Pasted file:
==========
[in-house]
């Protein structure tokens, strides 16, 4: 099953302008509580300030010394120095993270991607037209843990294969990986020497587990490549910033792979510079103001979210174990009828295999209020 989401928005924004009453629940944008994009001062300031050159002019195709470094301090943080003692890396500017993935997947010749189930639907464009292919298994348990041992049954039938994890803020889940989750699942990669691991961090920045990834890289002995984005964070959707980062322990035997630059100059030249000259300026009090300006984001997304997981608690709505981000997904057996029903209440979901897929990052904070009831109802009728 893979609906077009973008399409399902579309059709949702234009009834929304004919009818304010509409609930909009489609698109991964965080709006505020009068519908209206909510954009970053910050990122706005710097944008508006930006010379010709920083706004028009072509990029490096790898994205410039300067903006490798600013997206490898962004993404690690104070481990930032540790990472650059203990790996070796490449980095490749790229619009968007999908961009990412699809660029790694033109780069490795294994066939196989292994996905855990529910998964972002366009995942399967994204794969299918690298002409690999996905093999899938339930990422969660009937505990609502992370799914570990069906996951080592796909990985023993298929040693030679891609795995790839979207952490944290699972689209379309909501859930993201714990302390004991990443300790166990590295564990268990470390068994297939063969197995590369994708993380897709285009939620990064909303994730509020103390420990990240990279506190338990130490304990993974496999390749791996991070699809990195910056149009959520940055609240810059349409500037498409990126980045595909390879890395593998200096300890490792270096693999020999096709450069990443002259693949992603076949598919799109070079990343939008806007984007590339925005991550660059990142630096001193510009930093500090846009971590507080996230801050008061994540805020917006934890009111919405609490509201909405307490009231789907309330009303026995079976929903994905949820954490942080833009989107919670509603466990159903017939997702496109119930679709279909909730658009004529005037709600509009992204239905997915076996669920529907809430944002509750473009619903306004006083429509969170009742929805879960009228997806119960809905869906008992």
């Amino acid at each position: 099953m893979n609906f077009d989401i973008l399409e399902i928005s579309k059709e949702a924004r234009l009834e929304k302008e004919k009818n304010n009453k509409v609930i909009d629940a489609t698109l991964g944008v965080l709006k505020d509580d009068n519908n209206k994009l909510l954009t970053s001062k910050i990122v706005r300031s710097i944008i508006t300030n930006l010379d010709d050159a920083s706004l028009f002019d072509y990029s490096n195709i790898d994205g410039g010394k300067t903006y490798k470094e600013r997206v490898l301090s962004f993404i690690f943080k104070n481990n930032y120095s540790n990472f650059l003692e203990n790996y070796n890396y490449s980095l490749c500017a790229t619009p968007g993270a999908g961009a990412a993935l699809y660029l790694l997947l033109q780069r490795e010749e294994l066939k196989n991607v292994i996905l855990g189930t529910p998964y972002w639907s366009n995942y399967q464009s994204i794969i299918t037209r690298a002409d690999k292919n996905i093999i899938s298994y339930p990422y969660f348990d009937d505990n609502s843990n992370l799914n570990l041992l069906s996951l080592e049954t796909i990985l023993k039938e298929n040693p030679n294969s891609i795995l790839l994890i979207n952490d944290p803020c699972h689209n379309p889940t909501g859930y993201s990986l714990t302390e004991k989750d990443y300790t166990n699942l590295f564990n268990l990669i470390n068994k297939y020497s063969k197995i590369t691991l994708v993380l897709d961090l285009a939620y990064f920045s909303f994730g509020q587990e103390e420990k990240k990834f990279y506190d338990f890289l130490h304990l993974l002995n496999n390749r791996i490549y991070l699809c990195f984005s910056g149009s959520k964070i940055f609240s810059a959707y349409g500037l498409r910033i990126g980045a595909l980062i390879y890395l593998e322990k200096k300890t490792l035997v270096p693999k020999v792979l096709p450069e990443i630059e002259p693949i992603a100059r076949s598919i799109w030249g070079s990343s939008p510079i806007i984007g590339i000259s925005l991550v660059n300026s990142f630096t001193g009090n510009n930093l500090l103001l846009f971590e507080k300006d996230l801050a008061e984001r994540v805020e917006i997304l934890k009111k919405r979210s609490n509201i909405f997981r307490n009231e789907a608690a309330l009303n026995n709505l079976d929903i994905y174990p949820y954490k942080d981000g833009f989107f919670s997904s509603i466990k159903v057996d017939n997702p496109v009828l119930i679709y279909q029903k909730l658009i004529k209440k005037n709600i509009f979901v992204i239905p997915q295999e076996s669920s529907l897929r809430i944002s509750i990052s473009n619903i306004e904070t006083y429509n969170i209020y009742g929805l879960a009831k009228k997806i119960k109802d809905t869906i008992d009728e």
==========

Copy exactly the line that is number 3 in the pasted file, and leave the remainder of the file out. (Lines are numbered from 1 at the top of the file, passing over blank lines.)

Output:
């Amino acid at each position: 099953m893979n609906f077009d989401i973008l399409e399902i928005s579309k059709e949702a924004r234009l009834e929304k302008e004919k009818n304010n009453k509409v609930i909009d629940a489609t698109l991964g944008v965080l709006k505020d509580d009068n519908n209206k994009l909510l954009t970053s001062k910050i990122v706005r300031s710097i944008i508006t300030n930006l010379d010709d050159a920083s706004l028009f002019d072509y990029s490096n195709i790898d994205g410039g010394k300067t903006y490798k470094e600013r997206v490898l301090s962004f993404i690690f943080k104070n481990n930032y120095s540790n990472f650059l003692e203990n790996y070796n890396y490449s980095l490749c500017a790229t619009p968007g993270a999908g961009a990412a993935l699809y660029l790694l997947l033109q780069r490795e010749e294994l066939k196989n991607v292994i996905l855990g189930t529910p998964y972002w639907s366009n995942y399967q464009s994204i794969i299918t037209r690298a002409d690999k292919n996905i093999i899938s298994y339930p990422y969660f348990d009937d505990n609502s843990n992370l799914n570990l041992l069906s996951l080592e049954t796909i990985l023993k039938e298929n040693p030679n294969s891609i795995l790839l994890i979207n952490d944290p803020c699972h689209n379309p889940t909501g859930y993201s990986l714990t302390e004991k989750d990443y300790t166990n699942l590295f564990n268990l990669i470390n068994k297939y020497s063969k197995i590369t691991l994708v993380l897709d961090l285009a939620y990064f920045s909303f994730g509020q587990e103390e420990k990240k990834f990279y506190d338990f890289l130490h304990l993974l002995n496999n390749r791996i490549y991070l699809c990195f984005s910056g149009s959520k964070i940055f609240s810059a959707y349409g500037l498409r910033i990126g980045a595909l980062i390879y890395l593998e322990k200096k300890t490792l035997v270096p693999k020999v792979l096709p450069e990443i630059e002259p693949i992603a100059r076949s598919i799109w030249g070079s990343s939008p510079i806007i984007g590339i000259s925005l991550v660059n300026s990142f630096t001193g009090n510009n930093l500090l103001l846009f971590e507080k300006d996230l801050a008061e984001r994540v805020e917006i997304l934890k009111k919405r979210s609490n509201i909405f997981r307490n009231e789907a608690a309330l009303n026995n709505l079976d929903i994905y174990p949820y954490k942080d981000g833009f989107f919670s997904s509603i466990k159903v057996d017939n997702p496109v009828l119930i679709y279909q029903k909730l658009i004529k209440k005037n709600i509009f979901v992204i239905p997915q295999e076996s669920s529907l897929r809430i944002s509750i990052s473009n619903i306004e904070t006083y429509n969170i209020y009742g929805l879960a009831k009228k997806i119960k109802d809905t869906i008992d009728e």